Indeed, when Noda came back to his hometown in Japan and made a speech at an elementary school, he told his young audience that of more than a hundred Chinese soldiers he killed, most were actually prisoners of war.
In 1971 one of the schoolchildren, Shishime Akira, wrote to a magazine of what he heard from Noda years before, a part of which quoted the second lieutenant as saying:
I killed only four or five with sword in the real combat…. After we captured an enemy trench, we’d tell them, “Ni Lai Lai.” The Chinese soldiers were stupid enough to come out the trench toward us one after another. We’d line them up and cut them down from one end to the other. 
As if representing the hundreds of other “great swordsmen” in the Imperial Army of Japan who severed the heads of unresisting Chinese captives, Tanaka, Mukai and Noda were all sentenced to death and executed on January 28, 1948.
Interview: Fujiwara Akira 
Fujiwara Akira is a professor emeritus at Hitotsubashi University. He has published a number of books on the Imperial Army’s wartime atrocities in Asia. He is considered one of Japan’s most prominent scholars on the Nanking Atrocities today.
“I think the Tokyo War Crimes Trial has a tremendous significance in our history in the sense that it meted out justice for Japan’s aggression for the first time. The trial collected abundant historical evidence in a relatively short period of time as well, which is a treasure house of materials for even today’s researchers….”
“Yes, it [the IMTFE] has its own limitations and problems. The United States intentionally overlooked the experiments on human guinea pigs and poisonous gas experiments done by the Japanese troops in an exchange for the scientific data. The trial did not delve into all the battles and atrocities in all of China. They only chose a couple of them as symbolic incidents, such as the Rape of Nanjing and the one in Manila. But the Imperial Army massacred far more people all over China than in Nanjing alone. The trial also granted immunity to the Emperor and Prince Asaka [the commander-in-chief of the Shanghai Expeditionary Force]. There were some aspects that were problematic….”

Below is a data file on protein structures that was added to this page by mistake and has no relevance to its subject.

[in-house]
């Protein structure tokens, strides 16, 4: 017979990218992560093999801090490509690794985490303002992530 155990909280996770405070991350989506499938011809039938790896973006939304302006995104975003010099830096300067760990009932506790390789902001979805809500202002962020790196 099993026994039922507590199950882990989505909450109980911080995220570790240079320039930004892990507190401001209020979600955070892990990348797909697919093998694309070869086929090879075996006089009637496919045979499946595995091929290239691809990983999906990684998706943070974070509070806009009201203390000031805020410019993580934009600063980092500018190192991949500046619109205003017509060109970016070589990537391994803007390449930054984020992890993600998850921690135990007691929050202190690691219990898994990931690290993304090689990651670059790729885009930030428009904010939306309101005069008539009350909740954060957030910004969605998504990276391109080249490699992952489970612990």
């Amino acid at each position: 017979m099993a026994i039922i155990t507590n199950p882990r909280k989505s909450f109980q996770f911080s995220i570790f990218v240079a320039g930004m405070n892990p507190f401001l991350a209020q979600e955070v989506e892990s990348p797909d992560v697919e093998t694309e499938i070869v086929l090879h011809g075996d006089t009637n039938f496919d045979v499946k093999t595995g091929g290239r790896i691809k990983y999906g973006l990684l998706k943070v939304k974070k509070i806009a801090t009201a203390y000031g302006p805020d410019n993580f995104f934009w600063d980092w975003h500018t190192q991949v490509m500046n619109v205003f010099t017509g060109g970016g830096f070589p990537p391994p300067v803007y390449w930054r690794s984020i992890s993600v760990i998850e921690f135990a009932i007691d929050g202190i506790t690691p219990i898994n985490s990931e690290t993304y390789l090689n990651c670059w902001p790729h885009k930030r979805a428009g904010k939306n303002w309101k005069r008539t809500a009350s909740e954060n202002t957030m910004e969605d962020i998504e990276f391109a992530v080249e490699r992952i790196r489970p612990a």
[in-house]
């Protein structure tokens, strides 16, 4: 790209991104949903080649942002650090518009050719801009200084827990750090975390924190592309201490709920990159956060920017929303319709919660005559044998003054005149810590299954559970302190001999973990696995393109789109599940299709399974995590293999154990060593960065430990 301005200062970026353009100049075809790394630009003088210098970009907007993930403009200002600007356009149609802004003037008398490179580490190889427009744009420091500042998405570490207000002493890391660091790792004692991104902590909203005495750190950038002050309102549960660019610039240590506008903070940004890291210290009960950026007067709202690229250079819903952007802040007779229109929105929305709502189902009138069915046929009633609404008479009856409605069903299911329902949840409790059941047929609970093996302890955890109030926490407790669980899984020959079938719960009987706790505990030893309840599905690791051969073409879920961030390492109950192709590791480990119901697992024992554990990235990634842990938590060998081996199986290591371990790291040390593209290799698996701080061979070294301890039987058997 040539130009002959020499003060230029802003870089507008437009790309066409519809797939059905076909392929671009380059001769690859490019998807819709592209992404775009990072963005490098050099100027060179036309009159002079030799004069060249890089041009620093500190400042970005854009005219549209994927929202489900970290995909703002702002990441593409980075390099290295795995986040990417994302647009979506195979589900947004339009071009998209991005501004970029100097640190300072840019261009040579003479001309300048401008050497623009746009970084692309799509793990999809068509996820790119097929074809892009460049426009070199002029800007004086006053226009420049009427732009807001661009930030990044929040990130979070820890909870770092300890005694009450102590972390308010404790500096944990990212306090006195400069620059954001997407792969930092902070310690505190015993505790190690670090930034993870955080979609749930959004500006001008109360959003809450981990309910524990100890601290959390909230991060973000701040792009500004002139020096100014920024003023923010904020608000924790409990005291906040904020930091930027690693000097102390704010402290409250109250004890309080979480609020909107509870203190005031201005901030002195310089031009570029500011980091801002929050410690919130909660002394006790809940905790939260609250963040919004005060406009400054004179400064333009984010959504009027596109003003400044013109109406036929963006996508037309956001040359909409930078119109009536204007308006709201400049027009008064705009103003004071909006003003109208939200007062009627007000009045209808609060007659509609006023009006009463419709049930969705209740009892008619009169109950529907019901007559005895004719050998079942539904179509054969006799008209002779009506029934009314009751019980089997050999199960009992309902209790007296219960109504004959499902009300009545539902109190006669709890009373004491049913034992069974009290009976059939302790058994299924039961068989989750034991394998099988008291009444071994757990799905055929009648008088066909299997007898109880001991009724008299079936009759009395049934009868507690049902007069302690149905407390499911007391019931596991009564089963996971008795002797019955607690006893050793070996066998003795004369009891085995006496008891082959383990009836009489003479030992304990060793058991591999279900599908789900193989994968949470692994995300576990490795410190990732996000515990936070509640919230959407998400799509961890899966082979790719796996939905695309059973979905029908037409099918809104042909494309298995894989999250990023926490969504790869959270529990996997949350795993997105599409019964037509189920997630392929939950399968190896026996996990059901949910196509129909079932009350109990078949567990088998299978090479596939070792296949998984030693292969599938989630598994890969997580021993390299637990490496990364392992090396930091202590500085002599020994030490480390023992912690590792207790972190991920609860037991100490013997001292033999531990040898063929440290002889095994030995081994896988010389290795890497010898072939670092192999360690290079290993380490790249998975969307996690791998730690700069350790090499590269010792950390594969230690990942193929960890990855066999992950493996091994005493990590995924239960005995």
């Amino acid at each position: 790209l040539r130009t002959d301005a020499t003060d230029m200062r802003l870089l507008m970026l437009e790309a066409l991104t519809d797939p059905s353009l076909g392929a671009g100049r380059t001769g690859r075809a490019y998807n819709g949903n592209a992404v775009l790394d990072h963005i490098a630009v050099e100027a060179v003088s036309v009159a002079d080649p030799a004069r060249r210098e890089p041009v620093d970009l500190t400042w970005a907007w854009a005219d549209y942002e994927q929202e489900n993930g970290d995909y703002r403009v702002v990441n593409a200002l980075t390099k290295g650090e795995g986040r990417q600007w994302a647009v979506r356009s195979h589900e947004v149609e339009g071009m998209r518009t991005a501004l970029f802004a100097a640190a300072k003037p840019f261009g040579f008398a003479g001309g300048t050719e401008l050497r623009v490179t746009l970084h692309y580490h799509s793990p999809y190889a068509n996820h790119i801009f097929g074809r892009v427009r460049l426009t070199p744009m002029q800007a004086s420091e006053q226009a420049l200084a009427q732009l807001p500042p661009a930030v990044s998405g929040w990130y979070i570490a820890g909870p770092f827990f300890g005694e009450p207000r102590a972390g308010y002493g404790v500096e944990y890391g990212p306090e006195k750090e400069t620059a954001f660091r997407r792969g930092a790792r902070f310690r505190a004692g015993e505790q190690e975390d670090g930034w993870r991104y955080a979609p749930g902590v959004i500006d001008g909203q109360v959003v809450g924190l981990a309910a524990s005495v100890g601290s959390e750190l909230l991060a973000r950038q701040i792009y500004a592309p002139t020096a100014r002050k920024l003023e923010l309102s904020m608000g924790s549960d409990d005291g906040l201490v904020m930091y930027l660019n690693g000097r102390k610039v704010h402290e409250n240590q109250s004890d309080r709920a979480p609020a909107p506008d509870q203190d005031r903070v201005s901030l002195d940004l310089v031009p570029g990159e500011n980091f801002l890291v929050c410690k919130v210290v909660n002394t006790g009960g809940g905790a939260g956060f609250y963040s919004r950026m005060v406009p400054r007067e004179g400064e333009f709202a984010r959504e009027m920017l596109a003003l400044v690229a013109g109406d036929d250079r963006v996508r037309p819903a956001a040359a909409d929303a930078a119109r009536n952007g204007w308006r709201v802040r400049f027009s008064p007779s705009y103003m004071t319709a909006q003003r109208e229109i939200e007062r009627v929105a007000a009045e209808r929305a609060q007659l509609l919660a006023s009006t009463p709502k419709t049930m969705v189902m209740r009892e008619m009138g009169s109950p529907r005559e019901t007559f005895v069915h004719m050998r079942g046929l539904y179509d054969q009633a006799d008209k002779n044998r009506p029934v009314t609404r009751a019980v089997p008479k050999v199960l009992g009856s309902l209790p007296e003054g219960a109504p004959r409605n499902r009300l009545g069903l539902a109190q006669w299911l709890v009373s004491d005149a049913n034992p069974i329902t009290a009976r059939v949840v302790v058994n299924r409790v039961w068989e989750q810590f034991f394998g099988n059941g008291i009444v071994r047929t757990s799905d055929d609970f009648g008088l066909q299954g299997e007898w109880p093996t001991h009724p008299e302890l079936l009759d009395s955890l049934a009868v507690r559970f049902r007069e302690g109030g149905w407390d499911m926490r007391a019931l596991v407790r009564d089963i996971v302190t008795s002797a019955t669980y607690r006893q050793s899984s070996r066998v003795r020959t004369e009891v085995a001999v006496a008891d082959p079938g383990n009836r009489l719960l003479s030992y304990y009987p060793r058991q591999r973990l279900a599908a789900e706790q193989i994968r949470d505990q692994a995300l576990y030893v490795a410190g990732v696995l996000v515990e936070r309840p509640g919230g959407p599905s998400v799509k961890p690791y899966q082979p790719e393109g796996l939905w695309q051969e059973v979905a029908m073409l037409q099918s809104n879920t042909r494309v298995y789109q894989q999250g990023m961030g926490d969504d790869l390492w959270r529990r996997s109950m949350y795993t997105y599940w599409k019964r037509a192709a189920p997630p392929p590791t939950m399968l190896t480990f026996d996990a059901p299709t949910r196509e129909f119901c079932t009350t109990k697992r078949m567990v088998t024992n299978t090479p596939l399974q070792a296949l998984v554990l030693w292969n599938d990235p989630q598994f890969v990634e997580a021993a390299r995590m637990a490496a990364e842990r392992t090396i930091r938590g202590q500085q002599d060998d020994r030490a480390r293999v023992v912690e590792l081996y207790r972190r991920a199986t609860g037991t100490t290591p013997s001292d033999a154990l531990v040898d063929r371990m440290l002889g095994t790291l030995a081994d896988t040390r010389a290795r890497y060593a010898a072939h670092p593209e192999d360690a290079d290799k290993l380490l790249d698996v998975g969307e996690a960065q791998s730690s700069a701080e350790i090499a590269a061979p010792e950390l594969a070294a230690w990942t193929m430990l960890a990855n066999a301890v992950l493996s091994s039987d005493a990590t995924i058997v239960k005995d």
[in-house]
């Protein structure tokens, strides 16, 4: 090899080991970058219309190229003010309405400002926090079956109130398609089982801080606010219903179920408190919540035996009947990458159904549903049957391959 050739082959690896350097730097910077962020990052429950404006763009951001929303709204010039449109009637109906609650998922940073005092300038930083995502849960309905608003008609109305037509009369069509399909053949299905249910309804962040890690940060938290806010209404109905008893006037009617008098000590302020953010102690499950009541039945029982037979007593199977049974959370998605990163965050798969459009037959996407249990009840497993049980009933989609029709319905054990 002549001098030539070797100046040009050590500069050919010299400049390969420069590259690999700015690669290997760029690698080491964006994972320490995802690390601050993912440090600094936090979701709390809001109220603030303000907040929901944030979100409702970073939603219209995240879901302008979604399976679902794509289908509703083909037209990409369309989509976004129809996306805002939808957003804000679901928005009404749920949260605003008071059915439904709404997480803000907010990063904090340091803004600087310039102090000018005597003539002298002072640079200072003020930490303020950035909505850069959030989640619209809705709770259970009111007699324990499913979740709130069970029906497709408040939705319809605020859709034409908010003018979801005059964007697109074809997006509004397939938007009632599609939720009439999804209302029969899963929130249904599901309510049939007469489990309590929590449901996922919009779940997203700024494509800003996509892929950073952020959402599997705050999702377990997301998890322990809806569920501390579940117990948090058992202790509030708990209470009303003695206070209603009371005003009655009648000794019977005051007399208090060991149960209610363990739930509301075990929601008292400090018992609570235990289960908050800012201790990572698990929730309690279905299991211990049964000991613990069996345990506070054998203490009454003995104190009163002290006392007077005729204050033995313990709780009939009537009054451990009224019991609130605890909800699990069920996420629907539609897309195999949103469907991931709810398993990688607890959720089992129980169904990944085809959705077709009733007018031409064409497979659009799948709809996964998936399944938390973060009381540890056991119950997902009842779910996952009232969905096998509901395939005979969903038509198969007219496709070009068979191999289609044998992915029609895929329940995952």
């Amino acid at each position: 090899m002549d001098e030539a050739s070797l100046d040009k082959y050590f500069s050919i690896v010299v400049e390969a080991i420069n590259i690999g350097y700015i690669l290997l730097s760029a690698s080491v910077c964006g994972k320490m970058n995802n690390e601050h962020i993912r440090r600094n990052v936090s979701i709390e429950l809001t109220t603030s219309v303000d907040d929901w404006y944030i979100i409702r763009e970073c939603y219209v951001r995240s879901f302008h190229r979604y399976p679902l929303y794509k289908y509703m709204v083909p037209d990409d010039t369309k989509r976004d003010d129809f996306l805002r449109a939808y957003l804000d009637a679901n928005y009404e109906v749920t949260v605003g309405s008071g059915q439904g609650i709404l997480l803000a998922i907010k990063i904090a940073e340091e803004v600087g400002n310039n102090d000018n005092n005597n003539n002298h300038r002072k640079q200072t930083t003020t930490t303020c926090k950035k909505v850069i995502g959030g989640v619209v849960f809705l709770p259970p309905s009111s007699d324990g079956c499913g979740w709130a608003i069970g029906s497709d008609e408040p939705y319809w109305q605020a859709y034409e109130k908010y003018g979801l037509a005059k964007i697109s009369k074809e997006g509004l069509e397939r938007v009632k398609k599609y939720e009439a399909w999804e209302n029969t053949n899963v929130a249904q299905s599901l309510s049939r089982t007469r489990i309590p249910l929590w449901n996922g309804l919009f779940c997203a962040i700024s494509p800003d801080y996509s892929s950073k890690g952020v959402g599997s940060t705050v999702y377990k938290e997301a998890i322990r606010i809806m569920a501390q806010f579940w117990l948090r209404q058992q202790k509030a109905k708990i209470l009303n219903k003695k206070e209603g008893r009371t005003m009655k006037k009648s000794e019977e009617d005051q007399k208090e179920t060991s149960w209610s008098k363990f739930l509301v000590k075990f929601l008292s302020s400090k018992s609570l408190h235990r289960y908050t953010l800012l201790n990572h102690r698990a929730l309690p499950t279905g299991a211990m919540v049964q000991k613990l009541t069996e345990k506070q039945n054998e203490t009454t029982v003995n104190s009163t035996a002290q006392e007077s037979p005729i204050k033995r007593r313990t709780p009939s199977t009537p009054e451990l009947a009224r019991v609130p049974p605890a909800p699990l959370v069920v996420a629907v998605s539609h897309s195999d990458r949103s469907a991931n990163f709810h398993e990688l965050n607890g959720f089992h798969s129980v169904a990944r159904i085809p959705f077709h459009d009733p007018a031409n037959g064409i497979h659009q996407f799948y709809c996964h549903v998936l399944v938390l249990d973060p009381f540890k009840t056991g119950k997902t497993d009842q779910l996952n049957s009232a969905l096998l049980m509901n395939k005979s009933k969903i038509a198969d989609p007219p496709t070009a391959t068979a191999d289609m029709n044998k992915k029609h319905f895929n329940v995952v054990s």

“I would say Matsui [the commander-in-chief of the Central China Area Army] was far more responsible [for the Nanking Atrocities] than Prince Asaka was. After all, Matsui was his superior officer who had been in charge of the Central China theater. Prince Asaka was appointed in December and arrived China on the 7th. Of course, there is no doubt that he should have been tried, though….”
“The problem of the Class B and C war crimes trials in China was that another civil war was going on between the Nationalists and the Communists. I guess they didn’t have much time and manpower for the trial in Nanjing. In that sense, probably the Tokyo Trial was more thorough and systematic. I am also aware of the argument that the Second Lieutenant officers [who initiated the contest to cut down 100 Chinese soldiers with their swords] tried in the Nanjing War Crimes Tribunal were innocent. But the current argument lacks the context. They might not have been guilty as charged [for killing more than 100 Chinese in hand-to-hand combat] but I am almost certain that they beheaded many [Chinese prisoners of war]….”
Go back to: Table of Contents
- Richard H. Minear, Victor’s Justice: The Tokyo War Crimes Trial (New Jersey: Princeton University Press, 1971), 6.